author = "DeKosky, {Steven T.} and Annette Fitzpatrick and Ives, {Diane G.} and Judith Saxton and Jeff Williamson and Lopez, {Oscar L.} and Gregory Burke and Linda Fried and Kuller, {Lewis H.} and Robbins, {John A} and Russell Tracy and Nancy Woolard and Leslie Dunn and Richard Kronmal and Richard Nahin and Curt Furberg",
year = "2006",
month = "6",
doi = "10.1016/j.cct.2006.02.007",
language = "English (US)",
volume = "27",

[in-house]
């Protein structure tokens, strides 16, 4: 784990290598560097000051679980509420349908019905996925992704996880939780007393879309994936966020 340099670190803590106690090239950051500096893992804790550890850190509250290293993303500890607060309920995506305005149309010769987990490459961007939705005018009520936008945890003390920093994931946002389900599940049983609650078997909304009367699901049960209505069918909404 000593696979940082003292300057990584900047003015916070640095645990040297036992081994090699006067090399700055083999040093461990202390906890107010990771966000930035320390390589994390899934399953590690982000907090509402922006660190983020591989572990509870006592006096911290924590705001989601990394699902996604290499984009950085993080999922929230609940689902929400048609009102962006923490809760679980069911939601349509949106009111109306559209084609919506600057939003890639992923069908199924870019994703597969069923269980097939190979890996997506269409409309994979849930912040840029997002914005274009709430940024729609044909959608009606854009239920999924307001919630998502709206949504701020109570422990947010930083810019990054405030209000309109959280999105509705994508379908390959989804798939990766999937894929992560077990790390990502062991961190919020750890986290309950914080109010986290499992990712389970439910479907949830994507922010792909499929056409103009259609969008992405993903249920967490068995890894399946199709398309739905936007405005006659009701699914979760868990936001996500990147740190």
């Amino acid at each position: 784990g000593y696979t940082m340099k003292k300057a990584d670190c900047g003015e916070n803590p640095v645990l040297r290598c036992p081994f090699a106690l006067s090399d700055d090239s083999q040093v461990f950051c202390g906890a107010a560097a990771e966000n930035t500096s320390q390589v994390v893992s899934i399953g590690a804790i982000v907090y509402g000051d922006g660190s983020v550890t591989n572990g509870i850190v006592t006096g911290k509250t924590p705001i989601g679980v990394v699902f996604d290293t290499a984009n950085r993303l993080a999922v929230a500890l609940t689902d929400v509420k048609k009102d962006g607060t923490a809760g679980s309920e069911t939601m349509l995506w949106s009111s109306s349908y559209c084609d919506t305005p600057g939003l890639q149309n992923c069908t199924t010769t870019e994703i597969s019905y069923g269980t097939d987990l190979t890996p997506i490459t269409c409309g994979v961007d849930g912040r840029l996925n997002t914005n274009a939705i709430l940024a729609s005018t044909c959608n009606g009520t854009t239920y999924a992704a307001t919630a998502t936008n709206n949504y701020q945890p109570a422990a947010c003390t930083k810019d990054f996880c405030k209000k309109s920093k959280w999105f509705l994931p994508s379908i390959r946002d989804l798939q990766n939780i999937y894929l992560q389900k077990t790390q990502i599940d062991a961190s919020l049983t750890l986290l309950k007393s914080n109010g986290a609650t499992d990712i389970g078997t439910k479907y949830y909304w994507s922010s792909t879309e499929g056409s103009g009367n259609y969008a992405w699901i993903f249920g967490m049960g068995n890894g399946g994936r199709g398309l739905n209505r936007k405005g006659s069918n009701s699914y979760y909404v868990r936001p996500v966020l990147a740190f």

pages = "238--253",
journal = "Contemporary Clinical Trials",
issn = "1551-7144",
publisher = "Elsevier Inc.",
number = "3",

}

TY - JOUR

T1 - The Ginkgo Evaluation of Memory (GEM) study

T2 - Design and baseline data of a randomized trial of Ginkgo biloba extract in prevention of dementia

AU - DeKosky, Steven T.

AU - Fitzpatrick, Annette

AU - Ives, Diane G.

AU - Saxton, Judith

AU - Williamson, Jeff

AU - Lopez, Oscar L.

AU - Burke, Gregory

AU - Fried, Linda

AU - Kuller, Lewis H.

AU - Robbins, John A

AU - Tracy, Russell

AU - Woolard, Nancy

AU - Dunn, Leslie

AU - Kronmal, Richard

AU - Nahin, Richard

AU - Furberg, Curt

PY - 2006/6

Y1 - 2006/6